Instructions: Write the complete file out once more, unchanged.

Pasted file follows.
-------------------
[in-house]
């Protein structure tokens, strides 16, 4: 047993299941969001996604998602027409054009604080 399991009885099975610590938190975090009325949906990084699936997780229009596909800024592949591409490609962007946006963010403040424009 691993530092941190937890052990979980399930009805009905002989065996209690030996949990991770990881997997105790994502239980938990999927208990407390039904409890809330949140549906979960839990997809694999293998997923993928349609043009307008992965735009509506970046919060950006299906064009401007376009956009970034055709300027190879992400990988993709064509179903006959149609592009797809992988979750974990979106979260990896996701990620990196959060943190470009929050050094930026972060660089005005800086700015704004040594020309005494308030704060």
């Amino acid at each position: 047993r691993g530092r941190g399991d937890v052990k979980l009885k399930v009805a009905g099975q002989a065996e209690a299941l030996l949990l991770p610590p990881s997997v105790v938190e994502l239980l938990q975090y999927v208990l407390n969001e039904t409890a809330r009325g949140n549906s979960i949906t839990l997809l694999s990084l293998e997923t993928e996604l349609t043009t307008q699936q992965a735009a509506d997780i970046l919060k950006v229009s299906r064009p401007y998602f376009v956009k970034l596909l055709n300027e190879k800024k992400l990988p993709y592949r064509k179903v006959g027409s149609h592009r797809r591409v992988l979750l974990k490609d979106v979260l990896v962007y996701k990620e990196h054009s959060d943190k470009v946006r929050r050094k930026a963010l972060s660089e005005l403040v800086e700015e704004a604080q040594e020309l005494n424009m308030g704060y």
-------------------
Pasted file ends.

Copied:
[in-house]
């Protein structure tokens, strides 16, 4: 047993299941969001996604998602027409054009604080 399991009885099975610590938190975090009325949906990084699936997780229009596909800024592949591409490609962007946006963010403040424009 691993530092941190937890052990979980399930009805009905002989065996209690030996949990991770990881997997105790994502239980938990999927208990407390039904409890809330949140549906979960839990997809694999293998997923993928349609043009307008992965735009509506970046919060950006299906064009401007376009956009970034055709300027190879992400990988993709064509179903006959149609592009797809992988979750974990979106979260990896996701990620990196959060943190470009929050050094930026972060660089005005800086700015704004040594020309005494308030704060």
């Amino acid at each position: 047993r691993g530092r941190g399991d937890v052990k979980l009885k399930v009805a009905g099975q002989a065996e209690a299941l030996l949990l991770p610590p990881s997997v105790v938190e994502l239980l938990q975090y999927v208990l407390n969001e039904t409890a809330r009325g949140n549906s979960i949906t839990l997809l694999s990084l293998e997923t993928e996604l349609t043009t307008q699936q992965a735009a509506d997780i970046l919060k950006v229009s299906r064009p401007y998602f376009v956009k970034l596909l055709n300027e190879k800024k992400l990988p993709y592949r064509k179903v006959g027409s149609h592009r797809r591409v992988l979750l974990k490609d979106v979260l990896v962007y996701k990620e990196h054009s959060d943190k470009v946006r929050r050094k930026a963010l972060s660089e005005l403040v800086e700015e704004a604080q040594e020309l005494n424009m308030g704060y």